He was born in Derhachi village in Kharkiv region in a peasant’s family. He moved to Kyiv in 1922, joining the Cooperative College, which he soon left for the sake of Mykola Lysenko Music and Drama Institute, where he studied in Les Kurbas’s class during 1922-1925. He later became an actor at Berezil theatre.
In 1925, thanks to Kurbas, he made his film début in Arsenaltsi (1925), the plot of which was based on the Bolshevik Uprising at the Arsenal factory in Kyiv. The plot and message of the film were later reconsidered by Oleksandr Dovzhenko in Arsenal, where Svashenko would play the leading role.
His second appearance on screen was in Dovzhenko’s Zvenyhora (1927), where he embodied the canonical image of the young Ukrainian guy Tymish.
Svashenko’s peculiar expressionless face, which contrasted with the lively and variously nuanced play of his eyes, was noticeable in all his works.
In 1929, Semen Svashenko starred in four films, In Snow Banks, Two Women, Blaze the Trail, and The Exhibit from Panopticon. The last one, directed by Heorhii Stabovyi, was a bright example of the Ukrainian psychological silent film, and Svashenko played his second leading role in it.
In 1930, Semen Svashenko starred in two of the most prominent films of the Ukrainian avant-garde cinema, Earth by Oleksandr Dovzhenko and Perekop by Ivan Kavaleridze. Svashenko’s role in Earth, unlike all his previous roles in Dovzhenko’s films, was soaked with vitality, and the episode with his character’s dance is still considered to be one of the most lyrical episodes of the world cinema.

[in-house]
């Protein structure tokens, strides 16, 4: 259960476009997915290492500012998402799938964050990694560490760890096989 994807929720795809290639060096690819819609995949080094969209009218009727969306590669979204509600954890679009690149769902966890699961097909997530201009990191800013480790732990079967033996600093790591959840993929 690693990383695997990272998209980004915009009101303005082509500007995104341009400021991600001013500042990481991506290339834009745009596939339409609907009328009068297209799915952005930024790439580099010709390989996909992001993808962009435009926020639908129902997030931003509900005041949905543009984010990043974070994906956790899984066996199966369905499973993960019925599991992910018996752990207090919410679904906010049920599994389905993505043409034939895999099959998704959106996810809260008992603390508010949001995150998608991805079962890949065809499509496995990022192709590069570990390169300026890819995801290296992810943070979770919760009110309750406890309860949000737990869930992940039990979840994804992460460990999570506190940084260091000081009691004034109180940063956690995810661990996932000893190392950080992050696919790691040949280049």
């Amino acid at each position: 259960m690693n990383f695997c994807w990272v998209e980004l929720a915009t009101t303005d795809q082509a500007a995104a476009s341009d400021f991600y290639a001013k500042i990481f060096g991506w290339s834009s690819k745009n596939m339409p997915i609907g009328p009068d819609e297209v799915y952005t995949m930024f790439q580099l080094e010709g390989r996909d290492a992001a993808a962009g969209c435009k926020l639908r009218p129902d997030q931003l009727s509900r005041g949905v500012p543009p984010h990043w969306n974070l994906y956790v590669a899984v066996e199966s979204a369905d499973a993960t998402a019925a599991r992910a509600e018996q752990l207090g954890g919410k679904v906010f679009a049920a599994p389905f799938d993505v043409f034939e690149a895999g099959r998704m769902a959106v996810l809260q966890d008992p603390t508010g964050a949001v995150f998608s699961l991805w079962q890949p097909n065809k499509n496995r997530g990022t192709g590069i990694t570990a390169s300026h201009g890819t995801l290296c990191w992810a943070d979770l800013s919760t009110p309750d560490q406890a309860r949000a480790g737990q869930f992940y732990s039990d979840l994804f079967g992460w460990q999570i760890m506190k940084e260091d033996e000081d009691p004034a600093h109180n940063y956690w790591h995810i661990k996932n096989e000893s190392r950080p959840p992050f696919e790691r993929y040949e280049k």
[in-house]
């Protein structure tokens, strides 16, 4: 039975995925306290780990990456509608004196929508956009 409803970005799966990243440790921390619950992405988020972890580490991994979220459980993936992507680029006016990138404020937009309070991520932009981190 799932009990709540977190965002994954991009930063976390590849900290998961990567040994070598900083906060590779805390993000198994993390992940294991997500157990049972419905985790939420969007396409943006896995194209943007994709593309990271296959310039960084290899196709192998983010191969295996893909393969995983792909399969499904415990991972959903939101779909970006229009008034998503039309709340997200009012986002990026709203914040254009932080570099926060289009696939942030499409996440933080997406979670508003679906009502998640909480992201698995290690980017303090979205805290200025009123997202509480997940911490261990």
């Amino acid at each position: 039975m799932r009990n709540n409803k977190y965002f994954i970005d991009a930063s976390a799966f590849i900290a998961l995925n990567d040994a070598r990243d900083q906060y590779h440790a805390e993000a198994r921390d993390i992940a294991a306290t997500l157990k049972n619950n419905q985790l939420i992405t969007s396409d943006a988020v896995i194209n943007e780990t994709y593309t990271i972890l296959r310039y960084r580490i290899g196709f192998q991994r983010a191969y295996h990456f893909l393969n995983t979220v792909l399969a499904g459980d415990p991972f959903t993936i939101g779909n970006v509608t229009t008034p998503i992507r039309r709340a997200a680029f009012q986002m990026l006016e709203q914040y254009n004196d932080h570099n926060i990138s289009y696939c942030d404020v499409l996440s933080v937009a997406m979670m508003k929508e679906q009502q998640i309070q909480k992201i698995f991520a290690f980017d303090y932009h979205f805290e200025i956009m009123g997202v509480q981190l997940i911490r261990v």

The following Svashenko’s roles in Ukrainian cinema, Man from a Small City (1930), Fata Morgana and Stormy nights (both 1931), were minor. In 1933, probably trying to escape from repressions, he moved to Moscow, and since then he only played at Russian film studios (except for the film Pages of the Past in 1957, filmed at Odesa Film Studio).
Notable pre-war films starring Svashenko include the romantic comedy By the Blue Sea (Біля самого синього моря) (1935) by Borys Barnet and Dokhunda (Дохунда) (1936) by Lev Kulieshov. In post-war films, he got secondary roles including the roles of Haranzha in And Quiet Flows the Don (1957-1958) by Sergey Gerasimov and the old soldier in War and Peace (1965) by Sergey Bondarchuk. From 1945, he worked in the Film Actor’s Theatre in Moscow, and from 1957 – in the actors’ studio Mosfilm.